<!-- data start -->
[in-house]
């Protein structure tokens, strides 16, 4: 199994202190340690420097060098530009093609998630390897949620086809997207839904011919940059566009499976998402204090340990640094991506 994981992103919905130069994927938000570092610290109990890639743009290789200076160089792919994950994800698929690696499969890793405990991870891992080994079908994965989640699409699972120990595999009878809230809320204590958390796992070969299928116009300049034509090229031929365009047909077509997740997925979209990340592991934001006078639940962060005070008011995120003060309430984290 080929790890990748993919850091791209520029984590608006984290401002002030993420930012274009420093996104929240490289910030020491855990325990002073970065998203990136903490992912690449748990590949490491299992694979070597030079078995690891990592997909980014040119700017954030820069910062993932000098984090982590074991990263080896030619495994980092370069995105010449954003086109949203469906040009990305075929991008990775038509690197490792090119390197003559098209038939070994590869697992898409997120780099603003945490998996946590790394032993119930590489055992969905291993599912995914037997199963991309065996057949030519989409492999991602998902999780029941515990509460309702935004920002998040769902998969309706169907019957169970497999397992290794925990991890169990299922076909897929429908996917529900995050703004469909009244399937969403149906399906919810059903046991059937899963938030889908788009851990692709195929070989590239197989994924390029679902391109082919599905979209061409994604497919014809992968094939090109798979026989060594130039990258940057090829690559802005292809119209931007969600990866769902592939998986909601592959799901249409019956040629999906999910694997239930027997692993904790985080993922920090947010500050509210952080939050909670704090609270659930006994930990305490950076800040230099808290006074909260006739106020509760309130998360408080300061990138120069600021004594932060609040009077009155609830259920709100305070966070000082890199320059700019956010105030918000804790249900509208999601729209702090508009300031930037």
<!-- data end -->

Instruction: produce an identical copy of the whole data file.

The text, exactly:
[in-house]
């Protein structure tokens, strides 16, 4: 199994202190340690420097060098530009093609998630390897949620086809997207839904011919940059566009499976998402204090340990640094991506 994981992103919905130069994927938000570092610290109990890639743009290789200076160089792919994950994800698929690696499969890793405990991870891992080994079908994965989640699409699972120990595999009878809230809320204590958390796992070969299928116009300049034509090229031929365009047909077509997740997925979209990340592991934001006078639940962060005070008011995120003060309430984290 080929790890990748993919850091791209520029984590608006984290401002002030993420930012274009420093996104929240490289910030020491855990325990002073970065998203990136903490992912690449748990590949490491299992694979070597030079078995690891990592997909980014040119700017954030820069910062993932000098984090982590074991990263080896030619495994980092370069995105010449954003086109949203469906040009990305075929991008990775038509690197490792090119390197003559098209038939070994590869697992898409997120780099603003945490998996946590790394032993119930590489055992969905291993599912995914037997199963991309065996057949030519989409492999991602998902999780029941515990509460309702935004920002998040769902998969309706169907019957169970497999397992290794925990991890169990299922076909897929429908996917529900995050703004469909009244399937969403149906399906919810059903046991059937899963938030889908788009851990692709195929070989590239197989994924390029679902391109082919599905979209061409994604497919014809992968094939090109798979026989060594130039990258940057090829690559802005292809119209931007969600990866769902592939998986909601592959799901249409019956040629999906999910694997239930027997692993904790985080993922920090947010500050509210952080939050909670704090609270659930006994930990305490950076800040230099808290006074909260006739106020509760309130998360408080300061990138120069600021004594932060609040009077009155609830259920709100305070966070000082890199320059700019956010105030918000804790249900509208999601729209702090508009300031930037």